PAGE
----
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Adelaide - City Transport

 
 
The city centre is compact enough to walk around, and its flatness makes this an easy option. There are two free buses that can help you get around the centre. The Bee Line (#99B) is a handy alternative that cuts out a lot of the legwork - it leaves from Victoria Square (every 5min Mon-Thurs 7.40am-6pm, Fri 7.40am-9.20pm; every 15min Sat 8.30am-5.30pm) and heads up King William Street to North Terrace, then along past the train station down the end of Hindley Street and back to Victoria Square along the same route. The City Loop Bus (same times; every 15min) is designed to be accessible for people with disabilities or burdened with prams, with ground-level access ramps; there are thirty stops taking in all the major cultural and commercial centres, beginning at Adelaide Train Station.

 

To explore further out of the city centre, you'll need to use the integrated Adelaide Metro system, which comprises mainly buses but also includes suburban trains and one tramline from the city to Glenelg. Free timetables are available from the Passenger Transport InfoCentre on the corner of King William and Currie streets (Mon-Sat 8am-6pm, Sun 10.30am-5.30pm; tel 08/8210 1000 daily 7am-8pm; www.adelaidemetro.com.au ), where staff can advise on routes and fares, as well as sell tickets, and you can pick up The Metroguide , a free information booklet including a handy map of the system. Timetable information and advice are also available via the freephone at the South Australian Travel Centre. Waits at stops - where times are not always displayed - can be long, making it all the more important to pick up the relevant timetables before setting out. However, as part of a drive to improve services and entice Adelaidians away from their preference for cars, Adelaide Metro has made nine of the more popular routes around the city into high-frequency Go Zones . These routes guarantee maximum waits of 5-15 minutes between 7.30am and 6.30pm Monday to Friday, and half-an-hour at night and on weekends; stops are distinguished by bright-red information boards.

Adelaide Metro buses and trains run until about 11.30pm, with reduced services at night and on Sunday. Tickets come in multi-trip, single-trip and day-trip permutations, and can be used on buses, trains and the tram. You can buy single train tickets from a ticket vending machine on board, as well as from station ticket offices and the Passenger Transport InfoCentre. Single tickets range from $1.10 to $2.90, depending on whether it's peak or off-peak time, or whether a two-hour transfer is required. The day-trip ticket ($5.60) is much easier and better value. Only multi-trip tickets cannot be bought on board buses or the tram but must be purchased, along with other tickets, from the Passenger Transport InfoCentre, train stations, post offices and some newsagents. Night buses run by MAC Nightmoves operate on Saturday only; five routes run from city nightspots (pick-up points outside Heaven and The Planet nightclubs; midnight to 4am; $6.60) to: Reynella and Noarlunga via Brighton Road and Glenelg; Adelaide Hills via Stirling and Aldgate; Semaphore and Henley Beach; north to Elizabeth; and northeast to Tea Tree Plaza. A nightbus timetable is available from the Passenger Transport InfoCentre.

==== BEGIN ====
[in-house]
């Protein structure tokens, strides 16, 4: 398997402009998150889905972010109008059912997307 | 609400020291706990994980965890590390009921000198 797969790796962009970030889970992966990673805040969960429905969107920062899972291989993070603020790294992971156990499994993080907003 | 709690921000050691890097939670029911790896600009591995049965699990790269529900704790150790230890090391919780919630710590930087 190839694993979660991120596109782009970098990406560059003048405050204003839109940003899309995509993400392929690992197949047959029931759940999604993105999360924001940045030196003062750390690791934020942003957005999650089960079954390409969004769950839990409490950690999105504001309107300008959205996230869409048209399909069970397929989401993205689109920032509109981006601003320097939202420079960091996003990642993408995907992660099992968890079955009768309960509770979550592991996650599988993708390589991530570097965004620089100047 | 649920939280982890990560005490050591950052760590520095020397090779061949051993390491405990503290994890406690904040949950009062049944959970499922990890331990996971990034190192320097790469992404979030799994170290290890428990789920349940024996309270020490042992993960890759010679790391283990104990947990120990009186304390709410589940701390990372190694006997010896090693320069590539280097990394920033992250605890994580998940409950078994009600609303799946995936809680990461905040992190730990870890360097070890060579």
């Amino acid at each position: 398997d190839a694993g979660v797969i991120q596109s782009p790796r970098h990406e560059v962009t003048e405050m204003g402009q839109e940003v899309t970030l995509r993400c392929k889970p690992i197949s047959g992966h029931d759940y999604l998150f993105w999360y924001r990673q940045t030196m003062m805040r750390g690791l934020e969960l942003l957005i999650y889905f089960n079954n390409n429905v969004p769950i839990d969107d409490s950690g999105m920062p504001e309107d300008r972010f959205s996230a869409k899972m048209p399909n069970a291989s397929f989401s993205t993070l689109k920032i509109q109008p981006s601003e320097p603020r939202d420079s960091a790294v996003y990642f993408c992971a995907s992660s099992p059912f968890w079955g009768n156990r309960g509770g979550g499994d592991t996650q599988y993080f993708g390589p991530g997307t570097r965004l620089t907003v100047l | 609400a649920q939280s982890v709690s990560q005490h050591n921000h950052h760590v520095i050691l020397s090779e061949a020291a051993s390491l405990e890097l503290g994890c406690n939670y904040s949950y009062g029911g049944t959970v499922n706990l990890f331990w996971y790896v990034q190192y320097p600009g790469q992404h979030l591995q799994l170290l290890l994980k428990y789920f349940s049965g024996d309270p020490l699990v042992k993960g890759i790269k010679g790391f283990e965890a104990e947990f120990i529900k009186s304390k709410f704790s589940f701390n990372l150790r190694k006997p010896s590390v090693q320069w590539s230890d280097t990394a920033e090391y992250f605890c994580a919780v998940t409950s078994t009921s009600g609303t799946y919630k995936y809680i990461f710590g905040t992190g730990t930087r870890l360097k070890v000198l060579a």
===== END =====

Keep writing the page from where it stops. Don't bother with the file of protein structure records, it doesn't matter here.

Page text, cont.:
Four suburban train lines run from Adelaide Train Station, a modern complex with shops and cafés on North Terrace. The trains run every five to thirty minutes south to Christie Downs via Brighton, east to Bel Air, north to Gawler via Salisbury and northwest to Port Adelaide via Semaphore, with a branch heading west to Grange. Security guards are present on all trains after 7pm to deter violence. The tram to seaside Glenelg (30min) leaves from Victoria Square every fifteen to twenty minutes. The O-Bahn is a fast-track bus which runs on concrete rails through scenic Torrens Linear Park, between the city (Grenfell St) and Tea Tree Plaza in Modbury, 12km northeast.

Cycling is a popular and excellent alternative: the flat city area and its wide, multilaned streets make riding a breeze, and there are several good cycling routes - including the Torrens Linear Park track , which goes from the sea at Westbeach to the hills at Athelston, weaving along the river. A map of this and other cycling routes is available from Information SA, and several other cycling route maps from the City of Adelaide Customer Centre.

 
Also See:
 
• Arrival
• Information
• City Transport
• Eating And Drinking
• Entertainment And Nightlife
• Gay And Lesbian Adelaide
• The Adelaide Festival Of Arts And Womadelaide
• Shopping
• Listings
• Explore Adelaide
• Hotels in Adelaide
 
 

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